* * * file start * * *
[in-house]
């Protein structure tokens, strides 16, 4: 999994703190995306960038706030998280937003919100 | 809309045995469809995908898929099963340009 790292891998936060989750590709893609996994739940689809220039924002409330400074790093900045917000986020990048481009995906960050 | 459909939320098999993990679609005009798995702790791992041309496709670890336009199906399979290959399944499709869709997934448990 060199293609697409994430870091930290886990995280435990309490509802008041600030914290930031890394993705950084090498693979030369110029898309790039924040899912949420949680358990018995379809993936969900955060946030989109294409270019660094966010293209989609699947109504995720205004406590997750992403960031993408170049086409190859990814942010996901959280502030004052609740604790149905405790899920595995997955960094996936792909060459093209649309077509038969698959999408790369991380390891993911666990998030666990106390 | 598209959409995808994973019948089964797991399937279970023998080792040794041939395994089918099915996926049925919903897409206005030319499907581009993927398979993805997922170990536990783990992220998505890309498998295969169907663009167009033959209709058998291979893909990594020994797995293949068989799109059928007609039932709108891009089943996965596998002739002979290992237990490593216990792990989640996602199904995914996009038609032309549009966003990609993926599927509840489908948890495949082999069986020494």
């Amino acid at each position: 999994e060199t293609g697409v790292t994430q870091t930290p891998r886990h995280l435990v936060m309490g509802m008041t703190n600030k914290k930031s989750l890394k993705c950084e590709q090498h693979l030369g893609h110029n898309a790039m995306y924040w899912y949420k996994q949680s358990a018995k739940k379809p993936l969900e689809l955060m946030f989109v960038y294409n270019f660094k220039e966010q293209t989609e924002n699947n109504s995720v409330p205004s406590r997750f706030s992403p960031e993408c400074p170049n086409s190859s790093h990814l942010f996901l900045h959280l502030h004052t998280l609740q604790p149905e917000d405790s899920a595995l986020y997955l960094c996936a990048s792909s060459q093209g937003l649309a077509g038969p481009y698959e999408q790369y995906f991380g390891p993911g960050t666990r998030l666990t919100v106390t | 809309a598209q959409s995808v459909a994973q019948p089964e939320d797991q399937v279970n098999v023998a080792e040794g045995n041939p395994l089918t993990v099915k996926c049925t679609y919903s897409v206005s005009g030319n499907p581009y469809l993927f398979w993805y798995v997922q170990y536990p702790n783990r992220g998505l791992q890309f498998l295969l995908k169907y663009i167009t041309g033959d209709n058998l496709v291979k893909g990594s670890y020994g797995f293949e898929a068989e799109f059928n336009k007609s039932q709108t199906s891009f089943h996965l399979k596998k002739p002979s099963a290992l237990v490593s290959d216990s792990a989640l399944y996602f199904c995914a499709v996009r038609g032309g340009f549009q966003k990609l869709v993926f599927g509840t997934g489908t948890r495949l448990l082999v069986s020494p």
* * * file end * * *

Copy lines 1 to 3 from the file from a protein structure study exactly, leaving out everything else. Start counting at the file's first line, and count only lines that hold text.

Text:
[in-house]
């Protein structure tokens, strides 16, 4: 999994703190995306960038706030998280937003919100 | 809309045995469809995908898929099963340009 790292891998936060989750590709893609996994739940689809220039924002409330400074790093900045917000986020990048481009995906960050 | 459909939320098999993990679609005009798995702790791992041309496709670890336009199906399979290959399944499709869709997934448990 060199293609697409994430870091930290886990995280435990309490509802008041600030914290930031890394993705950084090498693979030369110029898309790039924040899912949420949680358990018995379809993936969900955060946030989109294409270019660094966010293209989609699947109504995720205004406590997750992403960031993408170049086409190859990814942010996901959280502030004052609740604790149905405790899920595995997955960094996936792909060459093209649309077509038969698959999408790369991380390891993911666990998030666990106390 | 598209959409995808994973019948089964797991399937279970023998080792040794041939395994089918099915996926049925919903897409206005030319499907581009993927398979993805997922170990536990783990992220998505890309498998295969169907663009167009033959209709058998291979893909990594020994797995293949068989799109059928007609039932709108891009089943996965596998002739002979290992237990490593216990792990989640996602199904995914996009038609032309549009966003990609993926599927509840489908948890495949082999069986020494």
């Amino acid at each position: 999994e060199t293609g697409v790292t994430q870091t930290p891998r886990h995280l435990v936060m309490g509802m008041t703190n600030k914290k930031s989750l890394k993705c950084e590709q090498h693979l030369g893609h110029n898309a790039m995306y924040w899912y949420k996994q949680s358990a018995k739940k379809p993936l969900e689809l955060m946030f989109v960038y294409n270019f660094k220039e966010q293209t989609e924002n699947n109504s995720v409330p205004s406590r997750f706030s992403p960031e993408c400074p170049n086409s190859s790093h990814l942010f996901l900045h959280l502030h004052t998280l609740q604790p149905e917000d405790s899920a595995l986020y997955l960094c996936a990048s792909s060459q093209g937003l649309a077509g038969p481009y698959e999408q790369y995906f991380g390891p993911g960050t666990r998030l666990t919100v106390t | 809309a598209q959409s995808v459909a994973q019948p089964e939320d797991q399937v279970n098999v023998a080792e040794g045995n041939p395994l089918t993990v099915k996926c049925t679609y919903s897409v206005s005009g030319n499907p581009y469809l993927f398979w993805y798995v997922q170990y536990p702790n783990r992220g998505l791992q890309f498998l295969l995908k169907y663009i167009t041309g033959d209709n058998l496709v291979k893909g990594s670890y020994g797995f293949e898929a068989e799109f059928n336009k007609s039932q709108t199906s891009f089943h996965l399979k596998k002739p002979s099963a290992l237990v490593s290959d216990s792990a989640l399944y996602f199904c995914a499709v996009r038609g032309g340009f549009q966003k990609l869709v993926f599927g509840t997934g489908t948890r495949l448990l082999v069986s020494p």